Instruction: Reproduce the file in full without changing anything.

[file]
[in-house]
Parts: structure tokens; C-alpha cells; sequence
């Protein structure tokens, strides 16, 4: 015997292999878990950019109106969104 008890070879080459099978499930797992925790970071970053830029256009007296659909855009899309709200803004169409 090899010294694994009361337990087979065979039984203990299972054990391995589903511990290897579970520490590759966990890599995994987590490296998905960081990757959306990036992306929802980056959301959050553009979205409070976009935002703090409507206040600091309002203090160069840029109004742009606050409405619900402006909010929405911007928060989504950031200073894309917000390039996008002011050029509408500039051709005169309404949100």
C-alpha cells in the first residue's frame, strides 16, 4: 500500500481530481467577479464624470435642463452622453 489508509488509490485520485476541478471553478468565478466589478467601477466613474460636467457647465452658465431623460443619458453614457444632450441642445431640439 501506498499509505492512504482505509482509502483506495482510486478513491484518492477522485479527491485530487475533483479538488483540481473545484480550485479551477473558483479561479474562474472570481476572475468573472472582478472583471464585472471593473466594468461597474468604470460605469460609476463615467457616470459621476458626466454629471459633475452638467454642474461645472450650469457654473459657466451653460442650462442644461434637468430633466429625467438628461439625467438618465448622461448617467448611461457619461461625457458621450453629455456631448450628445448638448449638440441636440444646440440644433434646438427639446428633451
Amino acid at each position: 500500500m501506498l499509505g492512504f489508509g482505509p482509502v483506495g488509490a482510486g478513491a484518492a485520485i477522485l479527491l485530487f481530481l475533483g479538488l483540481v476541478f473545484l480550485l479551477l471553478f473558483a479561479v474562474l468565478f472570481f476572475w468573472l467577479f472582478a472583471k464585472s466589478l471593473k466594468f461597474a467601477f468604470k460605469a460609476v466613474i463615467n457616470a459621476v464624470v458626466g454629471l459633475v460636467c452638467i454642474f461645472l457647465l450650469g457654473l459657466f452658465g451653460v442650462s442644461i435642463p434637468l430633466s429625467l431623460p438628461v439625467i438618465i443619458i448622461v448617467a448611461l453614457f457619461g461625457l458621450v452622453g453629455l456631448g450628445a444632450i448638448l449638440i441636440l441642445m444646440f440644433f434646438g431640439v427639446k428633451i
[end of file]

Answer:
[in-house]
Parts: structure tokens; C-alpha cells; sequence
């Protein structure tokens, strides 16, 4: 015997292999878990950019109106969104 008890070879080459099978499930797992925790970071970053830029256009007296659909855009899309709200803004169409 090899010294694994009361337990087979065979039984203990299972054990391995589903511990290897579970520490590759966990890599995994987590490296998905960081990757959306990036992306929802980056959301959050553009979205409070976009935002703090409507206040600091309002203090160069840029109004742009606050409405619900402006909010929405911007928060989504950031200073894309917000390039996008002011050029509408500039051709005169309404949100």
C-alpha cells in the first residue's frame, strides 16, 4: 500500500481530481467577479464624470435642463452622453 489508509488509490485520485476541478471553478468565478466589478467601477466613474460636467457647465452658465431623460443619458453614457444632450441642445431640439 501506498499509505492512504482505509482509502483506495482510486478513491484518492477522485479527491485530487475533483479538488483540481473545484480550485479551477473558483479561479474562474472570481476572475468573472472582478472583471464585472471593473466594468461597474468604470460605469460609476463615467457616470459621476458626466454629471459633475452638467454642474461645472450650469457654473459657466451653460442650462442644461434637468430633466429625467438628461439625467438618465448622461448617467448611461457619461461625457458621450453629455456631448450628445448638448449638440441636440444646440440644433434646438427639446428633451
Amino acid at each position: 500500500m501506498l499509505g492512504f489508509g482505509p482509502v483506495g488509490a482510486g478513491a484518492a485520485i477522485l479527491l485530487f481530481l475533483g479538488l483540481v476541478f473545484l480550485l479551477l471553478f473558483a479561479v474562474l468565478f472570481f476572475w468573472l467577479f472582478a472583471k464585472s466589478l471593473k466594468f461597474a467601477f468604470k460605469a460609476v466613474i463615467n457616470a459621476v464624470v458626466g454629471l459633475v460636467c452638467i454642474f461645472l457647465l450650469g457654473l459657466f452658465g451653460v442650462s442644461i435642463p434637468l430633466s429625467l431623460p438628461v439625467i438618465i443619458i448622461v448617467a448611461l453614457f457619461g461625457l458621450v452622453g453629455l456631448g450628445a444632450i448638448l449638440i441636440l441642445m444646440f440644433f434646438g431640439v427639446k428633451i